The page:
SEOUL Samsung Group chief Jay Y. Lee was
arrested early on Friday over his alleged role in a corruption
scandal that led parliament to impeach South Korean President
Park Geun-hye, dealing a fresh blow to the world’s biggest maker
The 48-year-old Lee, vice chairman of Samsung Electronics Co
Ltd, was taken into custody at the Seoul Detention
Centre, where he had awaited the court’s decision following a
day-long closed-door hearing that ended on Thursday evening.
The judge’s decision was announced at about 5:30 a.m. (2030
GMT) on Friday, more than 10 hours after Lee, the sprawling
conglomerate’s third-generation leader, had left the
The same court rejected a request from prosecutors last
month to arrest Lee. On Tuesday, the special prosecutor’s office
had requested a warrant to arrest him and another executive,
Samsung Electronics president Park Sang-jin, on bribery and
However, the court rejected the request to arrest Park, who
also heads the Korea Equestrian Federation, saying it was not
needed given his “position, the boundary of his authority and
his actual role.”
The prosecution said it had secured additional evidence and
brought more charges against Lee in the latest warrant request.
“We acknowledge the cause and necessity of the arrest,” a
judge said in his ruling, citing the extra charges and evidence.
Samsung and Lee have denied wrongdoing in the case.
“We will do our best to ensure that the truth is revealed in
future court proceedings,” the Samsung Group said in a brief
statement after Lee’s arrest.
While Lee’s detention is not expected to hamper day-to-day
operation of Samsung Group companies, which are run by
professional managers, experts have said it could affect
strategic decision-making by the country’s biggest conglomerate.
The Samsung Group, a key driver of Asia’s
fourth-largest economy, has been engaged in a restructuring
process as it clears a succession path for Lee to assume control
after his father, Lee Kun-hee, was incapacitated by a 2014 heart
“It is not like Samsung’s business will be grinding to a
halt. There are many smart people at the company,” former
Samsung Electronics executive Kim Yong-serk said recently.
However, Lee’s arrest would have an impact on longer-term
investment decisions, said Kim, now a professor at Sungkyunkwan
“Samsung presidents are evaluated on an annual basis, so
they cannot make bold bets about the future. They need a
chairman when making long-term investment decisions,” he said.
Samsung is also the world’s biggest maker of memory chips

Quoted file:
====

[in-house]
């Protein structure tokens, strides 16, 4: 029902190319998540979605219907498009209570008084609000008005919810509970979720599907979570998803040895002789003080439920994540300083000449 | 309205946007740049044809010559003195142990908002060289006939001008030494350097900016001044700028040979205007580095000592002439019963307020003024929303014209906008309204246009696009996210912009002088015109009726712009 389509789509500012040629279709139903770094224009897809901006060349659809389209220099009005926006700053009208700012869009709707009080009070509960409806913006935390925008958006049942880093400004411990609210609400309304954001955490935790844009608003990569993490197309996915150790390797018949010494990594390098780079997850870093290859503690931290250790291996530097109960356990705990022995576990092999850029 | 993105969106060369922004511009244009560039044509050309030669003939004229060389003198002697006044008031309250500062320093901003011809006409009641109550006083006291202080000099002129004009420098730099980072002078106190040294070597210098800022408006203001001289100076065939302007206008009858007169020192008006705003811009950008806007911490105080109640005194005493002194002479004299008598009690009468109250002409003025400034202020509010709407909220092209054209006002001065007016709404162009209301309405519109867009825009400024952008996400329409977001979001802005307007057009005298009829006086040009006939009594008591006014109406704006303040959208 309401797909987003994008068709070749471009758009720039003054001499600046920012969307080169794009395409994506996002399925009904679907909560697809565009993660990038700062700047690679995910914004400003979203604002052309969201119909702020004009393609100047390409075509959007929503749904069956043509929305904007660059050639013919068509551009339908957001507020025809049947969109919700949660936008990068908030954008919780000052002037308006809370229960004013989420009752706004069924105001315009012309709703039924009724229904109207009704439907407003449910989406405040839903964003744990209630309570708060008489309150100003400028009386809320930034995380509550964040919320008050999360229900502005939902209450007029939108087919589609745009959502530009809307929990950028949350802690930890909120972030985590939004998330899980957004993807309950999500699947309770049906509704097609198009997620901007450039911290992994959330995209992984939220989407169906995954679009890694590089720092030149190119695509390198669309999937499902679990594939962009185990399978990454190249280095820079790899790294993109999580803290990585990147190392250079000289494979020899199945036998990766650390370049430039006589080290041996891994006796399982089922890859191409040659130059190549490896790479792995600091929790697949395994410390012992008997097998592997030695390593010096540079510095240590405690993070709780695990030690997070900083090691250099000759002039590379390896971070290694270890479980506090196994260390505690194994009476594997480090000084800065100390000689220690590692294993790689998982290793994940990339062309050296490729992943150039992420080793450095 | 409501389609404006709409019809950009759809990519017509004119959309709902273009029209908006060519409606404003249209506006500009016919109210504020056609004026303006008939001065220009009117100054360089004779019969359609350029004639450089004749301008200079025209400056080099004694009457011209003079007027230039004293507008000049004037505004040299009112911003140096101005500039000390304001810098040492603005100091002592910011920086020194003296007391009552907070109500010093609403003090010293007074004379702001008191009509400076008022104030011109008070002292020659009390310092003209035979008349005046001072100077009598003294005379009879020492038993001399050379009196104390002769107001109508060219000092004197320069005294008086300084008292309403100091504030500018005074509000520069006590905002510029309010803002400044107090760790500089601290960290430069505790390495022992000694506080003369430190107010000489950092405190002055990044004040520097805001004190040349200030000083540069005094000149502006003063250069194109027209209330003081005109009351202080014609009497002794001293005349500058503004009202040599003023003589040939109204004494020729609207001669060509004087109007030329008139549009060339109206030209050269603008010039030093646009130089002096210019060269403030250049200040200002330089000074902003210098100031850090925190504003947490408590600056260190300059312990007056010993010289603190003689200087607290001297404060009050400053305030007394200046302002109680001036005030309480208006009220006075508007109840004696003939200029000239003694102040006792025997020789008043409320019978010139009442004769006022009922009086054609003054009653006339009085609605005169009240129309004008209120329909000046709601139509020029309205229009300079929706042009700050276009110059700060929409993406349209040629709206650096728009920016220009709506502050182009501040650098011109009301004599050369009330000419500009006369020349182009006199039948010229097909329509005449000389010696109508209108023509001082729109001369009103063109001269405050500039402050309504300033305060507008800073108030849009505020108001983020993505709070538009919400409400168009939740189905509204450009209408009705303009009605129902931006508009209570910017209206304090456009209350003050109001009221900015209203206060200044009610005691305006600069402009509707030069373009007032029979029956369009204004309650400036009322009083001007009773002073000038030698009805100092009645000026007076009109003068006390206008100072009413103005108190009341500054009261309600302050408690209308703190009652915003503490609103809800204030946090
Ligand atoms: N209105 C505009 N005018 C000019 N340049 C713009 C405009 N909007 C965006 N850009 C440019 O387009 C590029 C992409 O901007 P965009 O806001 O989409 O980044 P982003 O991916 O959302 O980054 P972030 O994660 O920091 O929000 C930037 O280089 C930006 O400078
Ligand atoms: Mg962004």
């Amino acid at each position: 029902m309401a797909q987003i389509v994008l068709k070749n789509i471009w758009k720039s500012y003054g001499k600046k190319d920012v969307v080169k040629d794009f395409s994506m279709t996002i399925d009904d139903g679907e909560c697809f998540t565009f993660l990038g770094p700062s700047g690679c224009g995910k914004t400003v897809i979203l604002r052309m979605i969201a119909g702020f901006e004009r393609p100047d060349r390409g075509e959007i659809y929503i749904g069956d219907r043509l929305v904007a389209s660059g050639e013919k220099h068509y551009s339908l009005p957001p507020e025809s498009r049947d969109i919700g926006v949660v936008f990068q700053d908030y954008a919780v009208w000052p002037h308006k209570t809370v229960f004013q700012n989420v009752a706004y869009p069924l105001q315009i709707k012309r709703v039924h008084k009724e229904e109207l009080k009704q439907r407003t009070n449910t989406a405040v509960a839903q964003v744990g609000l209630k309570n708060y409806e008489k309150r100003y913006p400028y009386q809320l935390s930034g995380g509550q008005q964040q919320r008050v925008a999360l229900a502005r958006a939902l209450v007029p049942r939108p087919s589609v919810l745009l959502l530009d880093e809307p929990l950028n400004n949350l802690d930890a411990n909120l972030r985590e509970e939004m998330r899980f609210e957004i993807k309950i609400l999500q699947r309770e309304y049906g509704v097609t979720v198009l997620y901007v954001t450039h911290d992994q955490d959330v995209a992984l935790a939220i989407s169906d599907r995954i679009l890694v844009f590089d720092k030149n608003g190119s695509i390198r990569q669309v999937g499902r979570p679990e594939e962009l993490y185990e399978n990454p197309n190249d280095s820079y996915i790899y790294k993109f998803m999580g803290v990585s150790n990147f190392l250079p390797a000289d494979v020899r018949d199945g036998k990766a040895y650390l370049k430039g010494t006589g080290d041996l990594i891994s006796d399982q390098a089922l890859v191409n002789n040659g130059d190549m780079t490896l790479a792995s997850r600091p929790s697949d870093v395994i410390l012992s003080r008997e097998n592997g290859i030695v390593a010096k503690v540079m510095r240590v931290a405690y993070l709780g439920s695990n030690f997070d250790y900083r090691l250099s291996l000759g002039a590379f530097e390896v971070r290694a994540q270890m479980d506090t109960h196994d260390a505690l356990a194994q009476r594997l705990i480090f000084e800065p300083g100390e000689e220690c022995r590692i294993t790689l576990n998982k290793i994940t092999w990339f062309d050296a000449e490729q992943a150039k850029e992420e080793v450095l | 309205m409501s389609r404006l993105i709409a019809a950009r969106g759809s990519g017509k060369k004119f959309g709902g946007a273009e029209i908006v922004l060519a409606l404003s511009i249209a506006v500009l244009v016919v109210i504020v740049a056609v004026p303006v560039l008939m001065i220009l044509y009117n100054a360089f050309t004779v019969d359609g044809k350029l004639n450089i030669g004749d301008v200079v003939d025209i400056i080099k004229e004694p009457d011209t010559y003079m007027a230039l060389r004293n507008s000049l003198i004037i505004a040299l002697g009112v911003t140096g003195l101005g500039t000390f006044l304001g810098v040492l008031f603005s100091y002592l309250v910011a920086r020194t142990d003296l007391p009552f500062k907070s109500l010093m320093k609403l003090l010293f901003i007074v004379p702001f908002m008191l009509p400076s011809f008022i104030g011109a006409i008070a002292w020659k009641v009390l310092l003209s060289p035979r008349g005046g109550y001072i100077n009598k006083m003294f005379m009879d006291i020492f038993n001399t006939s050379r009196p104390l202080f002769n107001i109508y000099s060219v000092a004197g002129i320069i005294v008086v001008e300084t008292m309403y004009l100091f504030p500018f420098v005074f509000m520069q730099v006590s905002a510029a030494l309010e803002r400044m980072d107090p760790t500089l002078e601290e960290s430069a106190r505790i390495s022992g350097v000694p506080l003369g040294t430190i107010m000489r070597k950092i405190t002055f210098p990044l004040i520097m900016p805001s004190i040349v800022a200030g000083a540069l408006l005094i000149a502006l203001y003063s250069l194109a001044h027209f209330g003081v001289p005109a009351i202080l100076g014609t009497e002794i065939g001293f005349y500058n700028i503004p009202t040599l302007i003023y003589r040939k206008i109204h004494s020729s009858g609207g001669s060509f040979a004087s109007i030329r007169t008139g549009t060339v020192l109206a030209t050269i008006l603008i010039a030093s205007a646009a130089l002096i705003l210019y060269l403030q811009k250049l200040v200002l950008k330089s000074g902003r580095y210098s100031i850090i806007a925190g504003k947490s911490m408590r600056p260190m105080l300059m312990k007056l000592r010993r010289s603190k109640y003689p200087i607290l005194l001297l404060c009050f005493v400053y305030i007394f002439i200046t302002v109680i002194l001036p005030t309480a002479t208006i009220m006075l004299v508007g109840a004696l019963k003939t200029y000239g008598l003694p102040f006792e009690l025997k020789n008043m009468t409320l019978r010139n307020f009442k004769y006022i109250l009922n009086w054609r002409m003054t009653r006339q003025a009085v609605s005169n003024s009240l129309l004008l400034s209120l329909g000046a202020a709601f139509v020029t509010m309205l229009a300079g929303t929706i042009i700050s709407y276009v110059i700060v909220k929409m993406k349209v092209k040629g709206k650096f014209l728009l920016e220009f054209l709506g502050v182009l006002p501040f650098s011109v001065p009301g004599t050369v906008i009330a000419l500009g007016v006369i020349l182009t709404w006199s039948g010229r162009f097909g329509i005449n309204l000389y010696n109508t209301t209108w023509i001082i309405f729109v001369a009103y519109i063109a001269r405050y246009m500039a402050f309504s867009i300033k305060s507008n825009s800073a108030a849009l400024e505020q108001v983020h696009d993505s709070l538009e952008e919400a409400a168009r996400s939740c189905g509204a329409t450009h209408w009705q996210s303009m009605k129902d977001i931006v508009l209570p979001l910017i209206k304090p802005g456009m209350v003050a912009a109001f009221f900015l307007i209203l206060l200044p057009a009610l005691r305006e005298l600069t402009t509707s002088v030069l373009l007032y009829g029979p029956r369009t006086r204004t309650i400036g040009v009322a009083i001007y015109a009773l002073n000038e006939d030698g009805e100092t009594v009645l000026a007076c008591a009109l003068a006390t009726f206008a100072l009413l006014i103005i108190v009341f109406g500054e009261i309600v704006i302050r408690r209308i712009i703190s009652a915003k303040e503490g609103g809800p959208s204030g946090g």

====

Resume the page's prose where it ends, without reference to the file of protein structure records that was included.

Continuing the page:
and flat screen TVs.
The arrest gives a boost to prosecutors who have zeroed-in
on Samsung Group to build their case against President Park and
her close friend Choi Soon-sil, who is in detention and faces
charges of abuse of power and attempted fraud.
Both Park and Choi have denied wrongdoing.
The office has focused its investigations on Samsung’s
relationship with Park, 65, who was impeached by parliament in
December and has been stripped of her powers while the
Constitutional Court decides whether to uphold her impeachment.
Prosecutors accused Samsung of paying bribes totaling 43
billion won ($37.74 million) to organizations linked to Choi to
secure the government’s backing for a merger of two Samsung
That funding includes Samsung’s sponsorship of the
equestrian career of Choi’s daughter, who is in detention in
Denmark, having been on a South Korean wanted list.
If the decision is upheld by the Constitutional Court, she
will become South Korea’s first democratically elected leader to
be forced from office early.
Park remains in office but stripped of her powers while the
Constitutional Court decides whether to uphold her impeachment
“This is a painful event for Vice Chairman Lee,” said Kim
Sang-jo, a shareholder activist and economics professor at
Hansung University who was questioned by the special prosecutor
as a witness in the probe.
“But this will be an important opportunity for Samsung Group
to sever ties with the past,” he said, referring to links
between the government and the country’s conglomerates, also
known as chaebol. (Additional reporting by Joyce Lee and Ju-min Park)
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